The Critical Importance of Executable Model Of EHR Workflow: Process-Aware HIT

The following preamble and table of contents is for surfers who randomly land here and may benefit from a bit of orientation. Skip to the content!

In 2003 and 2004, I wrote a series of white papers about workflow-centric, instead of data-centric, EHRs. It’s taken 13 years, but much of what I wrote is finally becoming true. This is one of a sequence of blog posts adapted from those white papers and (republished) during HIMSS16. Terminology has evolved, but the ideas are as relevant now, if not more so, as then. (Take me to the beginning of this series of blog posts!)

  1. EHR Workflow Management Systems: Essentials, History, Healthcare (Written In 2004!)
  2. The Critical Difference Between Workflow Management Versus Mere Workflow: Process-Aware HIT
  3. The Critical Importance of Executable Model Of EHR Workflow: Process-Aware HIT
  4. Different Versus Same Person Versus Time EHR Workflow: Process-Aware HIT
  5. Multi-Specialty, Multi-Site, Multi-Encounter Workflow Management: Process-Aware HIT
  6. A Survey of EHR Workflow Management Productivity: Process-Aware HIT
  7. EHR Productivity Survey Discussion: Process-Aware HIT
  8. Workflow Management and EHR Usability: Process-Aware HIT
  9. User-Centered, Human-Centered Process-Aware Health IT
  10. Process-Aware Workflow Management Systems With Healthcare Characteristics: Process-Aware HIT
  11. The Future of EHR Workflow Management Systems: Process-Aware HIT
  12. Interruptions and Exceptions in IT Enabled Healthcare Workflows: Process-Aware HIT
  13. Clinical and Administrative Healthcare Workflow Patterns: Process-Aware HIT
  14. Process Mining Time-Stamped Health IT Data: Process-Aware HIT
  15. Capacity Management Implications of Healthcare Workflow Technology: Process-Aware HIT
  16. The Roots of Task-Workflow Pragmatic Interoperability: Process-Aware HIT
  17. Who Or What Is The Workflow Engine: That Is The Question: Process-Aware HIT
  18. References for EHR Workflow Management Systems: Process-Aware HIT
  19. Glossary of EHR Workflow Management Systems Terminology: Process-Aware HIT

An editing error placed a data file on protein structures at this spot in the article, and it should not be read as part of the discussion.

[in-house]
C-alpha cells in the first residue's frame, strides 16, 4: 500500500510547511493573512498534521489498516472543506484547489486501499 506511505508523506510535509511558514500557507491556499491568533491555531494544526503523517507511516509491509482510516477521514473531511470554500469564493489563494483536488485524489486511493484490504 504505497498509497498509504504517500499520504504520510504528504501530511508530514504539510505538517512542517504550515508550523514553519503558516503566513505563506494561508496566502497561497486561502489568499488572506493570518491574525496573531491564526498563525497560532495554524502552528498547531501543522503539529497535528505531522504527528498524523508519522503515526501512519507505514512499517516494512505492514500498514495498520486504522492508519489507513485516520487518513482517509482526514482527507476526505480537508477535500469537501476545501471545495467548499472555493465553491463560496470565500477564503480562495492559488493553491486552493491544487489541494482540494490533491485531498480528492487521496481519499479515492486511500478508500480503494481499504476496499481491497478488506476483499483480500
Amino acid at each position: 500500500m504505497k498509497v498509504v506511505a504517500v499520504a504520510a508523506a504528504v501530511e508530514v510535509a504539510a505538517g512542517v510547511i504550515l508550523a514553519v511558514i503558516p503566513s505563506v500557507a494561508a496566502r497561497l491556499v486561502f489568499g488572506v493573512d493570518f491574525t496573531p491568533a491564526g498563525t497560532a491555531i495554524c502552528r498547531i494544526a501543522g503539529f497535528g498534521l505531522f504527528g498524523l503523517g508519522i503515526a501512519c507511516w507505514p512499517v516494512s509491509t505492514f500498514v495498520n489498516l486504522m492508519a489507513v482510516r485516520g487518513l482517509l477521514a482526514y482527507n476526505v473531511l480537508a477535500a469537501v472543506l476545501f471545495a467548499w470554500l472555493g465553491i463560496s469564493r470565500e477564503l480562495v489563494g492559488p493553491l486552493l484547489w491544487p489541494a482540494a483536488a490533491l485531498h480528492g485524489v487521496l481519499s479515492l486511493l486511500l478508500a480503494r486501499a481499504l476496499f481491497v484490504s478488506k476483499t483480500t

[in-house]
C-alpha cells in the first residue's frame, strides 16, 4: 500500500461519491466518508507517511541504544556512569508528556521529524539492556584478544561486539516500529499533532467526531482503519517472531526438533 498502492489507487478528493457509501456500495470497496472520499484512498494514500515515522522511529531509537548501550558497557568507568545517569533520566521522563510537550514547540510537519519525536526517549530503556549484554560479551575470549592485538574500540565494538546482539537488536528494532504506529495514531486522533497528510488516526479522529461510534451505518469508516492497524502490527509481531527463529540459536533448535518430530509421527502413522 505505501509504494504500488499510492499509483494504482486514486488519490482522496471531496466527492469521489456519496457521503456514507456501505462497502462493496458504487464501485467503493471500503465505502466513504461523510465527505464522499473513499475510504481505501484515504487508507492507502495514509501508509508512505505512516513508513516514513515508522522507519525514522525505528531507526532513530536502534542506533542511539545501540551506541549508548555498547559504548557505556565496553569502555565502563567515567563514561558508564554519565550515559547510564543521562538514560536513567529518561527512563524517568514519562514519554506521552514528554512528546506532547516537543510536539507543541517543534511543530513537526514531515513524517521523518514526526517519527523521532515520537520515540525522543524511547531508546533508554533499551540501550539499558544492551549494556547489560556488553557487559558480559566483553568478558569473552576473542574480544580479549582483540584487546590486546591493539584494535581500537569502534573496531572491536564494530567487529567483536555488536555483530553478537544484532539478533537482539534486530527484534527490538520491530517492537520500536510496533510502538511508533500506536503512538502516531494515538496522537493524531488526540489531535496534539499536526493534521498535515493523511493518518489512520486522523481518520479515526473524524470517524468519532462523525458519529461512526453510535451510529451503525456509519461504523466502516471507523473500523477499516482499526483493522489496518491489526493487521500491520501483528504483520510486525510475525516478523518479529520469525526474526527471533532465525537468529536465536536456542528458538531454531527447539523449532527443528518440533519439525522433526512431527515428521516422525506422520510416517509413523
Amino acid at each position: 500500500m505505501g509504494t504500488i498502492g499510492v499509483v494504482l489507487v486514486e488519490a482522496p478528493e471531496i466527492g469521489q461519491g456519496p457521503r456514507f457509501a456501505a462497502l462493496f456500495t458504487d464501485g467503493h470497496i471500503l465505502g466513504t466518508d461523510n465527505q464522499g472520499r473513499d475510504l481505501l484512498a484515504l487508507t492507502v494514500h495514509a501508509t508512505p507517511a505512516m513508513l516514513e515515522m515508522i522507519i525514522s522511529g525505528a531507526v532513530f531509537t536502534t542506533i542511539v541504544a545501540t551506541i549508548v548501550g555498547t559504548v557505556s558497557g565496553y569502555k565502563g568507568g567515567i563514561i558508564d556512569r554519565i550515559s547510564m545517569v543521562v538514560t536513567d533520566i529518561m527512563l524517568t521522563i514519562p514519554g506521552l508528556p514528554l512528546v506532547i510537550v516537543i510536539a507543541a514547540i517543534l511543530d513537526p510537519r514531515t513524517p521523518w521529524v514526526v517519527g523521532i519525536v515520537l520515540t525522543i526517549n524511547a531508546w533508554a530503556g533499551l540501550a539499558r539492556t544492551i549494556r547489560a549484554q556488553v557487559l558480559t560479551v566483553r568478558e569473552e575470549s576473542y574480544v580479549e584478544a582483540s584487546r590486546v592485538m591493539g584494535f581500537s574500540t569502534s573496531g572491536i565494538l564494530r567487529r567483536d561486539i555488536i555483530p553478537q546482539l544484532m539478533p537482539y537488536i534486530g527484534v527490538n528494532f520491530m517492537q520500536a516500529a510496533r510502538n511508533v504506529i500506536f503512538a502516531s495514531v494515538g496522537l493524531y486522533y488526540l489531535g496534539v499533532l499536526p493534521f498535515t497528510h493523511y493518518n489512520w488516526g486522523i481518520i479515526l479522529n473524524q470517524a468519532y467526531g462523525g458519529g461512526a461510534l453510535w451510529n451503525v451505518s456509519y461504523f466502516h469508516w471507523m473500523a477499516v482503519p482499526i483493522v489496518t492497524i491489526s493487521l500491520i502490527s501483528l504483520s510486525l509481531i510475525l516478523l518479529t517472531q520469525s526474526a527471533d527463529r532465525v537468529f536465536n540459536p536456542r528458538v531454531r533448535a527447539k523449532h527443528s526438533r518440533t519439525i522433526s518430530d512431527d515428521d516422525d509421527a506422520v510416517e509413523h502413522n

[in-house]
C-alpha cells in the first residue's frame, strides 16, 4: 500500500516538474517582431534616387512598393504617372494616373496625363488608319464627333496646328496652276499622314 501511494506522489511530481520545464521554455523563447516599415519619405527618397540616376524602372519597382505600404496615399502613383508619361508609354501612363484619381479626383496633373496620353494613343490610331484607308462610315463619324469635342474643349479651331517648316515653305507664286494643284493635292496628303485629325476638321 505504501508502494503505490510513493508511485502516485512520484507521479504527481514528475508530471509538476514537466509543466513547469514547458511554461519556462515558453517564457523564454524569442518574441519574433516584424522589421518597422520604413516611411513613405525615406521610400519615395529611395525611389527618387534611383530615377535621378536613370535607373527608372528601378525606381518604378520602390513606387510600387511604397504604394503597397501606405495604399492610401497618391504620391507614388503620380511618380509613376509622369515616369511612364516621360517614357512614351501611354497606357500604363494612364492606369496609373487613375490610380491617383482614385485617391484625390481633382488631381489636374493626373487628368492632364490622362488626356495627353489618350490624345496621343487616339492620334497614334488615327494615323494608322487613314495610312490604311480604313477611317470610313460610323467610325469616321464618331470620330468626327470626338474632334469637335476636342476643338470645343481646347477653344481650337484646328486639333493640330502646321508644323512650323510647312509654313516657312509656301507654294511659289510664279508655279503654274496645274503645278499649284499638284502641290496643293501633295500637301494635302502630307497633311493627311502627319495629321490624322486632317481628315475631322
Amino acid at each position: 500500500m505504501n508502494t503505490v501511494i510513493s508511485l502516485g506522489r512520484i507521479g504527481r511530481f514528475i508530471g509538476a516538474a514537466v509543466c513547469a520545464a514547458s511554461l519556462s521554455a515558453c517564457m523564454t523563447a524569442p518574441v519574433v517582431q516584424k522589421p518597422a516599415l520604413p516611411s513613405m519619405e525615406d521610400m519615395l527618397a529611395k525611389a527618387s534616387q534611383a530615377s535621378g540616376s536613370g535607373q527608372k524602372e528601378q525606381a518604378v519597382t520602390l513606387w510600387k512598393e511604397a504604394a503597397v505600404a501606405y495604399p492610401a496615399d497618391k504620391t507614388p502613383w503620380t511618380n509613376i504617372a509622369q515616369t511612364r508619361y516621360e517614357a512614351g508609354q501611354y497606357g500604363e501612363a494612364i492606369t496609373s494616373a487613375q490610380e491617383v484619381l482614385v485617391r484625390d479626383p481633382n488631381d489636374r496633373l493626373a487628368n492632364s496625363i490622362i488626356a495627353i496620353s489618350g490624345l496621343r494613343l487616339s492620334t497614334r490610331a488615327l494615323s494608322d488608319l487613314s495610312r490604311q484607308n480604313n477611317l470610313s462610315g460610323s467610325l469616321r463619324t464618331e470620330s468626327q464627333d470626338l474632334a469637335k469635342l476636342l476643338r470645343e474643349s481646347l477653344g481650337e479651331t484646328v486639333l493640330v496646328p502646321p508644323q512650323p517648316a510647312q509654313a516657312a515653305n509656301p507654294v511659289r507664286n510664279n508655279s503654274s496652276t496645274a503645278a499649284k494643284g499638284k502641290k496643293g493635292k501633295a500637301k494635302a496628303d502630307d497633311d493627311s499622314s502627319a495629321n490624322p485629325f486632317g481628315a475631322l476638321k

At the heart of an EHR workflow management system is the workflow or process definition, which is used by a workflow engine to drive EHR behavior. For example, in Figure 2, applying the Workflow Reference Model to an ambulatory context, we see on the left a process definition. In this case, the process definition drives the se- quence of screens presented to two members of the ambulatory team, to the nurse and then to the physician: (1) Get Patient, (2) Take Vital Signs and a Chief Complaint, (3) Review Allergies, (4) Review Medications, (5) Examination, (6) Assessments, (7) Orders, (8), Evaluation and Management code generation, and (9) Billing Approval.

On the right is a process instance, sometimes referred to as a case. This is the actual patient encounter. To use an analogy, if the list on the left is a recipe, then the list on the right is the actual cake!


Workflow management systems have workflow or process definition tools. These are graphical editors that al- low a non-programmer to define or modify EHR workflow, in effect, to program or debug EHR workflow be- havior. Figure 3 depicts one such tool. (By the way, this gives rise to a litmus test: if an EHR purports to be an EHR workflow management system, ask to see the process definition tool. While it may not look exactly like Figure 3, it should allow changes in a process definition used by the workflow engine to drive EHR behavior.) In this case, the process definition saves the user from having to navigate manually through a thicket of menus, tabs, or popup lists; the EHR presents the correct screen given the context of the user’s tasks.